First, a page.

Four Days in New York

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What can I say? I love you Daddy, even though you still work 60 hours a week as a truck driver at age 75. I flew across the country to eat your cooking. I love you New York, and I’ll never stop loving you or forget what we had and what we could have had and what we do have now, although infrequent. And to my cousins who feel like siblings, talking about our Oma (now passed) on the way back from the city taught me everything I needed to know about family. That we share experience is our rich inheritance; that our stories are bound up in each other. I travel because I have to, and this having to is a cover for wanting to but still needing a cover to act on my desires even though I’m a grown woman. I come back from travel a better person, more solid on the inside and one day science will tell me why. How the amount of textures one experiences is related directly to moral aptitude. How hearing the dialect and accent of my teachers and coaches and mom’s friends growing up acts as my anti-depressant.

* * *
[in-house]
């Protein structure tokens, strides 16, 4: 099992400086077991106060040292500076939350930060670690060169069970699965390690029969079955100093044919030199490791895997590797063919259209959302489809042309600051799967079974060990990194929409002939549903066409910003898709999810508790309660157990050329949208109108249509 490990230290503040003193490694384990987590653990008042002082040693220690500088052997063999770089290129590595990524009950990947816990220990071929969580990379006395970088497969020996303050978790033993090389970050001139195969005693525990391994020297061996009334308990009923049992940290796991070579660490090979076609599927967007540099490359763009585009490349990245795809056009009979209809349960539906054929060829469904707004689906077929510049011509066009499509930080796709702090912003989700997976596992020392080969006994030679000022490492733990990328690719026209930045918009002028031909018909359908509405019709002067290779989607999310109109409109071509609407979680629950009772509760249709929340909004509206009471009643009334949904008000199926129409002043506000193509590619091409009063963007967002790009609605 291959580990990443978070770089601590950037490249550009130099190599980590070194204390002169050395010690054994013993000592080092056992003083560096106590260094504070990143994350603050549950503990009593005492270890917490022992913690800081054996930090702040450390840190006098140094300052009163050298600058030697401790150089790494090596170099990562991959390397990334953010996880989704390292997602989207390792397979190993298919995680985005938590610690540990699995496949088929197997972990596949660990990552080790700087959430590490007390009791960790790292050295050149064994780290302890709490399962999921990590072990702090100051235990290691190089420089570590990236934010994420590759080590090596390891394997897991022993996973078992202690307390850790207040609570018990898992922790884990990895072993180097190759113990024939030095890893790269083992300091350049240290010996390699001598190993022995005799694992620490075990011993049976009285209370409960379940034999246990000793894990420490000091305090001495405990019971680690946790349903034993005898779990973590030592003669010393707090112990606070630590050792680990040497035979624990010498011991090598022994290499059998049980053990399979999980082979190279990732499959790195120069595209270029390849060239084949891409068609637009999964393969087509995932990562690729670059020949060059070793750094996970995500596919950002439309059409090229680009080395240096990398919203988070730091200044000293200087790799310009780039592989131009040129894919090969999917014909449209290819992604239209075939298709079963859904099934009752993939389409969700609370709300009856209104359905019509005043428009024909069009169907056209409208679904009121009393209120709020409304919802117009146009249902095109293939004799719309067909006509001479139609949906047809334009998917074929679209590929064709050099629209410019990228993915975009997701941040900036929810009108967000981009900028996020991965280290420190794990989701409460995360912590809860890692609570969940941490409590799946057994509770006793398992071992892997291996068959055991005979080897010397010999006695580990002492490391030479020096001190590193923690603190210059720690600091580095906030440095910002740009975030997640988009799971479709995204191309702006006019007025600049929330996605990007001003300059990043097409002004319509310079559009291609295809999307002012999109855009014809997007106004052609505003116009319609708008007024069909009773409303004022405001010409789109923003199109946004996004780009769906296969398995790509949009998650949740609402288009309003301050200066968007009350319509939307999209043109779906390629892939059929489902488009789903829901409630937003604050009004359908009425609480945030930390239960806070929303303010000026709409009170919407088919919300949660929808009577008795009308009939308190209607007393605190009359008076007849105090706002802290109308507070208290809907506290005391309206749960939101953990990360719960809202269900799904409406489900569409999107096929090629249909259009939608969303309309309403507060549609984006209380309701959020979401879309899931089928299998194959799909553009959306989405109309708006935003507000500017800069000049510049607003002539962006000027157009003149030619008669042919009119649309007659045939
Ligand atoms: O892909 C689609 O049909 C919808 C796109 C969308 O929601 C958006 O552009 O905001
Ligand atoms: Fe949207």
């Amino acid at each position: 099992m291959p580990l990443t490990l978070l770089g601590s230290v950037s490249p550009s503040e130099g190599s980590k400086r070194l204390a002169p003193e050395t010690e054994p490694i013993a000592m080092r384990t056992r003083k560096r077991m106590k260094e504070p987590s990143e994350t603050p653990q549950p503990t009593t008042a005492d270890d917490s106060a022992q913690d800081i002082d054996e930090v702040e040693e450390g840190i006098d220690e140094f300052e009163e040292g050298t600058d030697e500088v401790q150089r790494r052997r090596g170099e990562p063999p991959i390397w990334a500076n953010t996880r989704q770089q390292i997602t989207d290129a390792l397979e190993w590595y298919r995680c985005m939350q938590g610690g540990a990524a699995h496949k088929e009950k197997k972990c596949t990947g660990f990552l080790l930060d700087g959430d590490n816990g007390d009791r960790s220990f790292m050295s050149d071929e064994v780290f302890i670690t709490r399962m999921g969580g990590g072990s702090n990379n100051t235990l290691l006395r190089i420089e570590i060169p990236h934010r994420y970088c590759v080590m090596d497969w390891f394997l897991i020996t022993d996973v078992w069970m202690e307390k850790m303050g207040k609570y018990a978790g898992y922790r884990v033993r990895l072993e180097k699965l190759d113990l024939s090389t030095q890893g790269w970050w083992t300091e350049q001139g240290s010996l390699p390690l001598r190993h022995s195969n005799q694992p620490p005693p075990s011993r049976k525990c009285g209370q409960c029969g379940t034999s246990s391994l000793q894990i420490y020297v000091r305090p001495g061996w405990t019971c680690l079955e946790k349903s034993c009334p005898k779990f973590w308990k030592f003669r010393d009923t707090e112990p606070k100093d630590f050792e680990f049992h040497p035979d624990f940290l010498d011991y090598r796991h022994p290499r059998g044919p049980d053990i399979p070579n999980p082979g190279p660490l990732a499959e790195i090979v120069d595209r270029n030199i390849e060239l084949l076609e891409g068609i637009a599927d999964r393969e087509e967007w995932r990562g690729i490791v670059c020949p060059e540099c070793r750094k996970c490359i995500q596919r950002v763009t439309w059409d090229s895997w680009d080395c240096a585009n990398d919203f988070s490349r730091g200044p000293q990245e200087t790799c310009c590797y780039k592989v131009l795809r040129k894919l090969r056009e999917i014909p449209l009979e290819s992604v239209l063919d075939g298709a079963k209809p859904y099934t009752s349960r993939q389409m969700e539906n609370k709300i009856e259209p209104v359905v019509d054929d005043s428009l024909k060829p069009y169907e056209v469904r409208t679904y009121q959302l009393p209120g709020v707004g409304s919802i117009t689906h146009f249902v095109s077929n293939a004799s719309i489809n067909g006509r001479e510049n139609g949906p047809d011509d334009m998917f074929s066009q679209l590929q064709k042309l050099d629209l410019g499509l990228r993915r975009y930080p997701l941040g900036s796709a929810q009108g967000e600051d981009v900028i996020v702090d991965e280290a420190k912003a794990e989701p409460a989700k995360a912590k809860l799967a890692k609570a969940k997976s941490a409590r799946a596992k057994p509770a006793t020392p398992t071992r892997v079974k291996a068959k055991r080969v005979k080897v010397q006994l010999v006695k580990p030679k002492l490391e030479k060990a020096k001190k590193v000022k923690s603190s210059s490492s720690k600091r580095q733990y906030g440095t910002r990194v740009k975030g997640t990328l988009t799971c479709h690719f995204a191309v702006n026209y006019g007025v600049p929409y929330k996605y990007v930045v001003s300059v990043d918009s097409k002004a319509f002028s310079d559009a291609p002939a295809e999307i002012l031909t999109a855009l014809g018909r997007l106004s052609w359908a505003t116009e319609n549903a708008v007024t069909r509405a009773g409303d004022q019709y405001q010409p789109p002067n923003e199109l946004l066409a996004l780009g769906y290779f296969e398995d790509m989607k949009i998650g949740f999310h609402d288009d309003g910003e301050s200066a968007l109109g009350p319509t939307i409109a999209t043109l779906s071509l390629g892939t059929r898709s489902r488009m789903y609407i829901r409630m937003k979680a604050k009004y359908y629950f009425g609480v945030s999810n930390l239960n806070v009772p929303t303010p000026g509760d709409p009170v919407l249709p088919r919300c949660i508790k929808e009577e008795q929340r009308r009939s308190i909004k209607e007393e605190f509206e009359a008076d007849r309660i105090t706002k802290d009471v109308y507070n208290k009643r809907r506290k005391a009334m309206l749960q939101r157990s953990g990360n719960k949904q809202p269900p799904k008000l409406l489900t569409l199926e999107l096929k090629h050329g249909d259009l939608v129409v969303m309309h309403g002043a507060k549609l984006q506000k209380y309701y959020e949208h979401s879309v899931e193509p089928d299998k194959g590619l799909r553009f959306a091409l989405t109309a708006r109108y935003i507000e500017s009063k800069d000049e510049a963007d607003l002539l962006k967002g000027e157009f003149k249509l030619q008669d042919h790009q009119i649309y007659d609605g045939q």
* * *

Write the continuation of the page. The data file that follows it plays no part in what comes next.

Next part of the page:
Remember when I dove arms outstretched into the Hawthorne pool, a thousand million times each summer? That feeling mid-air, no thoughts, just familiar humidity and the smell of chlorine-on-bathing-suits. That’s the feeling I need want, the one that I atrophy without. To be in the car with my dad where I spent a quarter of my life; where it smells like shoe polish. You know those stories of when an organ transplant doesn’t take? I sometimes feel that way; I moved to the southwest, and I like it enough. But it didn’t take, and that rejection has to be managed. Snow on leaves, fireplaces in restaurants, stone homes from the 1600s, bookstores where the titles above the radiator are warm, authentic ramen, mall arcades, people who say what they think, midtown markets selling macaroons, the best art in the universe. You are my friends and home. So very good to see you.

I just had a realization that made me audibly say, “oh shit” to which my husband from the other room replied, “what?” I was taught from a young age to miss a place. My dad is still ever-missing and ever-moving back to Greece forty years later. I was shown how to pine for home, prefer it, exalt its superiority and visit but never move back. I understand now - the pining isn’t to be overcome but rather is tradition, heritage, DNA. And as Dad’s head hits the pillow tonight with Greek radio playing softly, I click my lamp in the desert suburbs next to an iPad playing ambient noise, two tracks at once: rain and the city.